Tesla’s South Australian battery project, described as the world’s largest lithium-ion storage system when it was completed, has managed to save the state a large sum of money. The Hornsdale project, completed last November in 54 days, has reduced costs associated with stabilizing the energy grid by nearly AU$40 million ($28.9 million).
It’s a big win for the 100-megawatt project, which has quickly proven its worth in its first year of operations. French energy firm Neoen, which manages the battery, asked consultancy firm Aurecon to evaluate the project. The team found that the battery has eliminated the need for 35 megawatts minimum of local frequency control ancillary service (FCAS). These services are normally used to regulate the power in a grid, ensuring a dependable stream of electricity. The battery, however, provides a good quality regulation FCAS on its own, like on December 14 when the battery plugged the gap in power after Victoria’s Loy Yant power plant failed in just 140 milliseconds. The report found that these services cost nearly AU$40 million in both 2016 and 2017.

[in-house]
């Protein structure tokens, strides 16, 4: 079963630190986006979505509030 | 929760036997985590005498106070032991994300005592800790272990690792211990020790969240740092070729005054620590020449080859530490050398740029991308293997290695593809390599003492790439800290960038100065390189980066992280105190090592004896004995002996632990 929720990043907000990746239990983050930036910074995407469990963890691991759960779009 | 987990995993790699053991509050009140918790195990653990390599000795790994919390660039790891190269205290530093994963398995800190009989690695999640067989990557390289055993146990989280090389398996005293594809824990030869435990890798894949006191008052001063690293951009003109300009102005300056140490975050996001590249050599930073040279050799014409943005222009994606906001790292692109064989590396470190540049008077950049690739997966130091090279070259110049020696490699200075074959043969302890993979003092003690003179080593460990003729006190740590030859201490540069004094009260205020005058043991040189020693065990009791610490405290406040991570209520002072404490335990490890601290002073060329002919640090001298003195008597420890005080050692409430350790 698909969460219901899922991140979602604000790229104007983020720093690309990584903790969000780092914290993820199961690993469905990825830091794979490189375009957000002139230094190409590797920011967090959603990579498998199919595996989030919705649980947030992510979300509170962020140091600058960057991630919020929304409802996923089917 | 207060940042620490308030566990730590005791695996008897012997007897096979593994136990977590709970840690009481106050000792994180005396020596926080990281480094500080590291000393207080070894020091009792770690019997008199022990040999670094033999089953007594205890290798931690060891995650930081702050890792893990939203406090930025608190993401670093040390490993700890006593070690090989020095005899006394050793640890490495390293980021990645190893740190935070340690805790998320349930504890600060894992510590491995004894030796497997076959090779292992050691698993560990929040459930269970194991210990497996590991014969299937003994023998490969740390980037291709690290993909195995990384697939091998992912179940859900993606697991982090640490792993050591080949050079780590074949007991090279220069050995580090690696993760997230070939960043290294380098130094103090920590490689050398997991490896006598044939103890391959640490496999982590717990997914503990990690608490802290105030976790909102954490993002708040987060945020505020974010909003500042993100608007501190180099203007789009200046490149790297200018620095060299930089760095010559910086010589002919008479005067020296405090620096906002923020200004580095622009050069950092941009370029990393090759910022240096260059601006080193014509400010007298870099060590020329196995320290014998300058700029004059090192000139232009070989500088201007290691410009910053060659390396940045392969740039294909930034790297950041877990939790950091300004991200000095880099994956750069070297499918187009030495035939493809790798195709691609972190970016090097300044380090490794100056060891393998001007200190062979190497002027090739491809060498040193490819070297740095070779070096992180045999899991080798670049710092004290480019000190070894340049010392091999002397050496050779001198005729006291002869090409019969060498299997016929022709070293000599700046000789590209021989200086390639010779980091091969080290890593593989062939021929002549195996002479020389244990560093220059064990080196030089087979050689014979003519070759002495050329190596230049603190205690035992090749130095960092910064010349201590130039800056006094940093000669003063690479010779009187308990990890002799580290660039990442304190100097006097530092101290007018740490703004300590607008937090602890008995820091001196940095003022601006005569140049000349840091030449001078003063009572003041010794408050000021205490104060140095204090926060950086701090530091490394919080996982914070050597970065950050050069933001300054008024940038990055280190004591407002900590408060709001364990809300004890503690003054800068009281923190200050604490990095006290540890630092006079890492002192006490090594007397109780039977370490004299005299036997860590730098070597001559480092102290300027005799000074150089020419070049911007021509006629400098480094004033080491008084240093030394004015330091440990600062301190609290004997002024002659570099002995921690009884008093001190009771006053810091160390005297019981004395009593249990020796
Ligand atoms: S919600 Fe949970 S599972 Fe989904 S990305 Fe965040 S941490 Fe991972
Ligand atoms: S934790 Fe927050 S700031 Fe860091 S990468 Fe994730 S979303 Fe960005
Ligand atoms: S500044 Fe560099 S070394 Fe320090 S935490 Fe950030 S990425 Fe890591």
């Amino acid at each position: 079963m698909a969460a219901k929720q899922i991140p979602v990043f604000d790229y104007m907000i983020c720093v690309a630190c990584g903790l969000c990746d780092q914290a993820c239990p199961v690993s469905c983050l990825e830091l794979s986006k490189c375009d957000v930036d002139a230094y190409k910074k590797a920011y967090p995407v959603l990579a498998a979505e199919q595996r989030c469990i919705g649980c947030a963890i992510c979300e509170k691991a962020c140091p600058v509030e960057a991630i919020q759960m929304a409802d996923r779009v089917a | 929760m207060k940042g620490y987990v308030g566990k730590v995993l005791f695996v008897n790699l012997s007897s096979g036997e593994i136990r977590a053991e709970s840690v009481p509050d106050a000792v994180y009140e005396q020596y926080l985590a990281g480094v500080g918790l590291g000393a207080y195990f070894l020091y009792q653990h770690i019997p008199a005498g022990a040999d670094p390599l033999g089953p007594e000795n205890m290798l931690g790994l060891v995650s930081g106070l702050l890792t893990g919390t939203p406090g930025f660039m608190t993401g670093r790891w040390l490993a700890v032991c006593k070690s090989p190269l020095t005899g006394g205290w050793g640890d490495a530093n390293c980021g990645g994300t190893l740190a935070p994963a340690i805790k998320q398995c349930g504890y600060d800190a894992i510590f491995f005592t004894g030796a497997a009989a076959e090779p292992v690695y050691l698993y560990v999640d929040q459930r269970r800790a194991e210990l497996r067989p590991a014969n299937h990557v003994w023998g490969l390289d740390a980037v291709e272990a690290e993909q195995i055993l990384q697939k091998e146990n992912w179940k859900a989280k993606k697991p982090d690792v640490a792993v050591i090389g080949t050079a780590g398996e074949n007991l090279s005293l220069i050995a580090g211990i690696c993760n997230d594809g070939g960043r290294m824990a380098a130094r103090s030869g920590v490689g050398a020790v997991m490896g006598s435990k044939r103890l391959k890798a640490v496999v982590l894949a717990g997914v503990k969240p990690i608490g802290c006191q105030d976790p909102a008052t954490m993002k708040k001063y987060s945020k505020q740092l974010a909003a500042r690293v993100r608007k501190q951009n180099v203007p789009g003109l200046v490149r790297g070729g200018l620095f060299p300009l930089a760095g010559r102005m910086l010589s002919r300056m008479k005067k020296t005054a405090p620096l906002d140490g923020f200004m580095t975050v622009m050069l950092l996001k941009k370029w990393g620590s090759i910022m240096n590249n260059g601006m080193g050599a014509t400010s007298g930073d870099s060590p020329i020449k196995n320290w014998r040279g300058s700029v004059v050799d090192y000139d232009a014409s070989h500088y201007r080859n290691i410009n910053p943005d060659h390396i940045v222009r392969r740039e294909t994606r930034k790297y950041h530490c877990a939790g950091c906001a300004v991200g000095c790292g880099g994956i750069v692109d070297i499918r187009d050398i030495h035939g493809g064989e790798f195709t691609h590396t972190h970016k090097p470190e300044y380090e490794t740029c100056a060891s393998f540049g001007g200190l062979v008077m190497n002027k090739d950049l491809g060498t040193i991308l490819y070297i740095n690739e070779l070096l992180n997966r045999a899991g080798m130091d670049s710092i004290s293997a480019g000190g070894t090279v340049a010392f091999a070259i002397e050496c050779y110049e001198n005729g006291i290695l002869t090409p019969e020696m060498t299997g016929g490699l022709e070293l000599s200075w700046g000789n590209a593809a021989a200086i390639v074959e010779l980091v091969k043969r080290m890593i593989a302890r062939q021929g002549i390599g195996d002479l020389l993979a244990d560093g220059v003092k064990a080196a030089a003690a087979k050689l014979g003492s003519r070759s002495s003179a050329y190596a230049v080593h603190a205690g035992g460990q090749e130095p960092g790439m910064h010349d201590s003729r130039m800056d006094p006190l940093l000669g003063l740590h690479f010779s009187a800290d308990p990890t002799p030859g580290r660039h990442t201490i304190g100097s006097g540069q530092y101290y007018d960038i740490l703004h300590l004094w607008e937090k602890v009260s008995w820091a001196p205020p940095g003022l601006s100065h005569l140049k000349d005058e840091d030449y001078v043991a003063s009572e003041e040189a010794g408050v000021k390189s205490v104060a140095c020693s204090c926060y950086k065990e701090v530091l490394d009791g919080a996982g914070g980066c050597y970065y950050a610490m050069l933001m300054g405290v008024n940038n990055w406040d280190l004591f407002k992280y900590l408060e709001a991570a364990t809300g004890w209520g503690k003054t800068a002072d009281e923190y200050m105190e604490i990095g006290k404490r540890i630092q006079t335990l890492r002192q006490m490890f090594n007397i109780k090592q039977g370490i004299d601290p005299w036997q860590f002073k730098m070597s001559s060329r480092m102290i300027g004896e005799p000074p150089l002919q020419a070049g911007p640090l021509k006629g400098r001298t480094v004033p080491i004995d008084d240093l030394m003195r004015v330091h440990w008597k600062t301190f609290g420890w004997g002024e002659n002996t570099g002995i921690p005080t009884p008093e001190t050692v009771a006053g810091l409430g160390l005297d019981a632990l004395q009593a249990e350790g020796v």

The Tesla battery in South Australia.
The report notes that the battery is ideal for South Australia, with 48.9 percent energy coming from renewables in 2017, expected to reach 73 percent by 2021. This has led to difficulties from unreliable power sources, with a statewide blackout in September 2016 pushing legislators to act. The project resulted from a bet between Tesla CEO Elon Musk and Australian software billionaire Mike Cannon-Brookes in March 2017, with Musk stating that his firm could get the battery running 100 days from contract signature “or it is free,” a bet he ultimately won.
The resultant battery offers 70 percent capacity for the government to alleviate these drops, with a further 30 percent for Neoen to send out for commercial uses. Aurecon energy leader Paul Gleeson said that the battery “is a first step in terms of an immediate response to creating stability in a network which has a rapidly growing proportion of variable renewable energy,” explaining it “is the type of innovative and forward-thinking approach that we are going to need more of in the years ahead.”
Tesla is not stopping there with its work in South Australia. Its plan to build a 250-megawatt “virtual power plant” of 50,000 homes fitted with a five-kilowatt solar array and 13.5-kilowatt battery, entered its second phase last week.